Once you have reached the total number of stitches for the sock, it's time to knit the foot.
For a simple stockinette sock, continue knitting even (without increases) in the round until the sock measures approximately 2 inches less than the desired foot length. See the "Sizing Chart" on p. 207 for a more precise chart of sizes.
Once you complete the toe, you can add any patterning you like. See Chapter 2 for more information on how to choose stitch patterns to incorporate into your socks.
Adapt a Top-Down Pattern
If you are adapting a pattern written for top-down socks into toe-up socks, you need to think about one major consideration: the pattern's direction.
IS THE PATTERNING DIRECTIONAL?
Many stitch patterns appear the same when knit in a different direction—ribbing, for example, looks exactly the same if knit from the top down - compare the ribbing on the Basic Top-Down Socks (p. 82) and the Basic Toe Up Socks (p. 134).
However, other types of stitch patterns do not appear the same when knit toe-up instead of top-down. If you follow a top-down pattern exactly, cable patterns appear to cross in the opposite direction than intended once you complete the sock.
Some lace patterns, such as those with diagonal lines, also appear to lean in the opposite direction than intended. Patterns such as leaves appear upside-down.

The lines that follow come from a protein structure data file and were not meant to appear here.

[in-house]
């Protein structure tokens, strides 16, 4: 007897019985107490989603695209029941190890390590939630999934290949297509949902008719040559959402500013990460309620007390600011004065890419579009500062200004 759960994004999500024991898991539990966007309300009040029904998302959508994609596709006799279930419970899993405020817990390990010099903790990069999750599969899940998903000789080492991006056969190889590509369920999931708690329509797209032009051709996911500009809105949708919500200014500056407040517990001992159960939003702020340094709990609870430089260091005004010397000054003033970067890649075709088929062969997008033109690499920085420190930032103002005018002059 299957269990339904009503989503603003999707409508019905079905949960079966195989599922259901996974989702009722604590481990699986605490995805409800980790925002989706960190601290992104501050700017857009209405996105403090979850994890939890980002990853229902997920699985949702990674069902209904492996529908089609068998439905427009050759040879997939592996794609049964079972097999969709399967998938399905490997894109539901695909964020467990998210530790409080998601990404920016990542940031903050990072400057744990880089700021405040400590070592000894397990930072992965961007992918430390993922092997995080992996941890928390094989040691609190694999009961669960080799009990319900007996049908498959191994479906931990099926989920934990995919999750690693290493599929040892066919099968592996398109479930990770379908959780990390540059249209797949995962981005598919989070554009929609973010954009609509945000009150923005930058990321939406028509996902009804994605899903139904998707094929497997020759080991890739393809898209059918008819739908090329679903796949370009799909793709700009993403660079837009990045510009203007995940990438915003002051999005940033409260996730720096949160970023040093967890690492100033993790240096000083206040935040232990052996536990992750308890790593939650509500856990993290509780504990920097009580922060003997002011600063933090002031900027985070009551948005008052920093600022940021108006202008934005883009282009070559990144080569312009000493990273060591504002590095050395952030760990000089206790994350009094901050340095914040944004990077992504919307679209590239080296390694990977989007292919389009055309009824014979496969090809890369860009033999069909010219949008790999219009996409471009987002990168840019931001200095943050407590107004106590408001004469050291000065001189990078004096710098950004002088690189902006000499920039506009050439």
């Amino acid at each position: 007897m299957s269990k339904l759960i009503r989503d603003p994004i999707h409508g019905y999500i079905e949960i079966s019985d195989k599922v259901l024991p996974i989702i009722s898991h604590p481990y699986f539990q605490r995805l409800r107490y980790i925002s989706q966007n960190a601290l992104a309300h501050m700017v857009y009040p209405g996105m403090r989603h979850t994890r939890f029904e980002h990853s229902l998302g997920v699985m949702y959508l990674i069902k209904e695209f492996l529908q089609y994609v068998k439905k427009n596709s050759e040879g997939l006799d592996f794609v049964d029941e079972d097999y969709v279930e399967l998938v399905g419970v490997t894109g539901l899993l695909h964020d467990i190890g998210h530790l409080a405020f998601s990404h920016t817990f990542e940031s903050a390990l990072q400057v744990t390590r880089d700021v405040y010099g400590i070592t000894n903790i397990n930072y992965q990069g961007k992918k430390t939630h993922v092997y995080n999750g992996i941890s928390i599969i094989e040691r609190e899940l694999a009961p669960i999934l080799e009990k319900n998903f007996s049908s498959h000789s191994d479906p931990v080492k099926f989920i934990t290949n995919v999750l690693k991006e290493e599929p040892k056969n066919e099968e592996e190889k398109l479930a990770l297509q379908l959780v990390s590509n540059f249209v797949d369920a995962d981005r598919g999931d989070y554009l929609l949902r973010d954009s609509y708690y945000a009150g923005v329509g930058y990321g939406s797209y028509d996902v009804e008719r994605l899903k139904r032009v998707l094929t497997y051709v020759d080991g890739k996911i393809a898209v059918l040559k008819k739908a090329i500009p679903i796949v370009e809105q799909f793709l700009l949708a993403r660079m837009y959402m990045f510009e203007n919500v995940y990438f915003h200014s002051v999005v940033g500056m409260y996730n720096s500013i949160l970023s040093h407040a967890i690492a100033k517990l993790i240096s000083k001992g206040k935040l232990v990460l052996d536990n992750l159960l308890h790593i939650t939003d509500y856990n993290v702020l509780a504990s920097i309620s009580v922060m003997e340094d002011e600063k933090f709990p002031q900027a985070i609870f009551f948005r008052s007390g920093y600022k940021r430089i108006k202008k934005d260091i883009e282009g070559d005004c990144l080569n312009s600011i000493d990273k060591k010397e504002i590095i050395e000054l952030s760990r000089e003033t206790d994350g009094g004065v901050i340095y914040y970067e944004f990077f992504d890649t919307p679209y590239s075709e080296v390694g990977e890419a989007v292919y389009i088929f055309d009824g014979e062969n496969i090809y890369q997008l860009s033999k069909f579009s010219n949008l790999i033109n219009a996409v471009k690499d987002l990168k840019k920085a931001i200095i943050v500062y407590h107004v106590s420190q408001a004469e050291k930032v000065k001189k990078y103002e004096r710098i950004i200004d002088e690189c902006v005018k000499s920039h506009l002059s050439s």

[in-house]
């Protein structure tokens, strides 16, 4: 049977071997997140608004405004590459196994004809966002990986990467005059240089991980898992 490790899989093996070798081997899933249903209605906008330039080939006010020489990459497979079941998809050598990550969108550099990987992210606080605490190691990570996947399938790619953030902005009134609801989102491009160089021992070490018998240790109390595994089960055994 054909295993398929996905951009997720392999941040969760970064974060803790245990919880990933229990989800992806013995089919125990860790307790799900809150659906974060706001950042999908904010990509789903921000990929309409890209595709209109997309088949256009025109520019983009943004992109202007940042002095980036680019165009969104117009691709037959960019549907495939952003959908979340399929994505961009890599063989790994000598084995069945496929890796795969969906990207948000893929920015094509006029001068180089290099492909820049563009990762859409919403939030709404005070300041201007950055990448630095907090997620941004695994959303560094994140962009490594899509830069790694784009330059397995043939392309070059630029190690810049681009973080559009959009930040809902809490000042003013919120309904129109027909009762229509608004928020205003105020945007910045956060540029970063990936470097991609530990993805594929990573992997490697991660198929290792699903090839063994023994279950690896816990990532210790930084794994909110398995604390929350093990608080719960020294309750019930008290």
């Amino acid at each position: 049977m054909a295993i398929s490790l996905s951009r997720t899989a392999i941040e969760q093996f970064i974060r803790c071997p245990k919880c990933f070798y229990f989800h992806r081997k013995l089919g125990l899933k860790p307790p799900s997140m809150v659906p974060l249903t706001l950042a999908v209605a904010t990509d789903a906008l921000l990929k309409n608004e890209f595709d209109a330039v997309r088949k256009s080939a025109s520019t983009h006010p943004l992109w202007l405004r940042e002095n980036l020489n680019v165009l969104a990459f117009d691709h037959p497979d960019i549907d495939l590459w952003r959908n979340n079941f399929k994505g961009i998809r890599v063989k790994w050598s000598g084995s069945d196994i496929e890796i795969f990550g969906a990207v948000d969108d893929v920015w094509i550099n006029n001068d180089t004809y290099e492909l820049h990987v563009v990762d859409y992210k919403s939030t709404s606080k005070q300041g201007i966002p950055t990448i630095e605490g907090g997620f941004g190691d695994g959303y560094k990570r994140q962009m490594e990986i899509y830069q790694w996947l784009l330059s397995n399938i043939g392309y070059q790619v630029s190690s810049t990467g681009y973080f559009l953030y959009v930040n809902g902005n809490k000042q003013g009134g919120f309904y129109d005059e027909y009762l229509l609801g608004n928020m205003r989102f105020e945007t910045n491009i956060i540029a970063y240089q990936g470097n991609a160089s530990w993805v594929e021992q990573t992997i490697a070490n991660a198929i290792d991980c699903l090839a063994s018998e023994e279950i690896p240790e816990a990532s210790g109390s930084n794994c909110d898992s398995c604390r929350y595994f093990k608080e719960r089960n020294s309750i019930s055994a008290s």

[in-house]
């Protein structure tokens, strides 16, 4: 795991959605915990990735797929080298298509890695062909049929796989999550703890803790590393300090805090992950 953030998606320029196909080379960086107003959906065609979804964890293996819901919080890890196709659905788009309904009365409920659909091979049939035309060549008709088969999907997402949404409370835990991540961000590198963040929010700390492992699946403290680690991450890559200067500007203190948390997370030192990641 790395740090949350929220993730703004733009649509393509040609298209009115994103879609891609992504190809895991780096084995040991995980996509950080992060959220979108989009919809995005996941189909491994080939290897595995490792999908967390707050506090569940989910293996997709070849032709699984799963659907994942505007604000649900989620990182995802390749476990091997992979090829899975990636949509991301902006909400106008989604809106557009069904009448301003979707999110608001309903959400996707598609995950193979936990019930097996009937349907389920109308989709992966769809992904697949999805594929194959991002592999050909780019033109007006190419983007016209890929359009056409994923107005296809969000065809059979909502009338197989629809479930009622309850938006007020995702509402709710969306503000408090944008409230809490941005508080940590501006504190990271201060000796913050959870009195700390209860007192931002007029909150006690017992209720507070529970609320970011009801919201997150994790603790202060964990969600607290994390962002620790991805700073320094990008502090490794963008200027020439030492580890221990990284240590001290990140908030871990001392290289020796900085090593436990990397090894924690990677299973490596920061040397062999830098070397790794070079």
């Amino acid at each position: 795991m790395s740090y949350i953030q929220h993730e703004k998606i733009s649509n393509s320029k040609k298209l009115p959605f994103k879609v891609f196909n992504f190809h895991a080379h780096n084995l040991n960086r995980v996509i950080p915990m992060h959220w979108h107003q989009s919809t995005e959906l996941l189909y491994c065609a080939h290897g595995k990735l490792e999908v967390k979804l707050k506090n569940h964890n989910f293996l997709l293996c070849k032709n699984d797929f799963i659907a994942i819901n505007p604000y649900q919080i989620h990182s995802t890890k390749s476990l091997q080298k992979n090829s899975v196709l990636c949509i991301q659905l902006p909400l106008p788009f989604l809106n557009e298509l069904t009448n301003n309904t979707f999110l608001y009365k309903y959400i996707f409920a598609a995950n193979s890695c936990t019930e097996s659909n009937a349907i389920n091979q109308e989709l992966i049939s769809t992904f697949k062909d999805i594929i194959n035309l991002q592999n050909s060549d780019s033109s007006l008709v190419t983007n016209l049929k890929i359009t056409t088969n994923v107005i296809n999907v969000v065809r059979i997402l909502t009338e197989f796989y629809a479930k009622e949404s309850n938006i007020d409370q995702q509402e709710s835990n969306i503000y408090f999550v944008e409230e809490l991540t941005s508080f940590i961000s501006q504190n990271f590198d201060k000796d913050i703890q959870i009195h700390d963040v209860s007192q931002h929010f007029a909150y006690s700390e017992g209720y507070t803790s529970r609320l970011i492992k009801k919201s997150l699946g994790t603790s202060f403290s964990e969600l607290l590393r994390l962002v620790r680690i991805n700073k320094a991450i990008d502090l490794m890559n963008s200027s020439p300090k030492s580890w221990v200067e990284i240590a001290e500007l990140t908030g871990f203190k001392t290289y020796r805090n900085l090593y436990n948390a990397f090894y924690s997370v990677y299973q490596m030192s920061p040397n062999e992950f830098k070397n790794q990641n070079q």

When working from a chart, you can adapt a top-down stitch pattern by reading the chart in the opposite direction—simply turn the chart upside-down to read. However, depending on the type of stitch, this might not work because stitches often depend on the preceding stitches—when working the chart upside-down, the rounds are in the opposite order as well.
What patterns can be reversed easily?
Stitch patterns that contain only knit and purl stitches are easy to work in the opposite direction. If the pattern is square, like the Waffle Pattern of the Toe Up Thermal Sport Socks (p. 165), the texture will appear identical whether it is worked toe up or top down!
The heel in a toe-up sock is usually a short-row heel. However, if you like the look of the traditional top-down heel flap and gusset (see pages 66-71), you can create a similar looking heel from the toe up, too! Both methods employ short rows.
When working short rows, if you simply turn the piece around and knit, then holes form at the turning point. Wrapping the stitches fills in these holes for a smooth appearance.
How to Wrap and Turn (W&T)
WRAP ON THE KNIT SIDE
1 Knit to the point where you will wrap and turn. Bring the yarn to the front between the needles.
2 Slip the next stitch on the left needle to the right needle, purlwise.
3 Bring the yarn to the back between the needles.
4 Slip the stitch from the right needle back to the left.
5 Turn. The yarn is now correctly positioned to purl.
PiCK UP ON THE KNIT SIDE
O Knit to the wrapped stitch. The wrap is seen as a small bar across the bottom of the stitch. If you have two wraps, they are one atop the other.
2 Insert the right needle tip into all wraps from bottom to top, and then into the stitch on the needle as if to knit.
3 Slip all wraps plus the stitch to the right needle. Re-insert the left needle tip into all wraps plus the stitch, ready to knit.
4 Knit all wraps and the stitch together. CONTINUED ON NEXT PAGE
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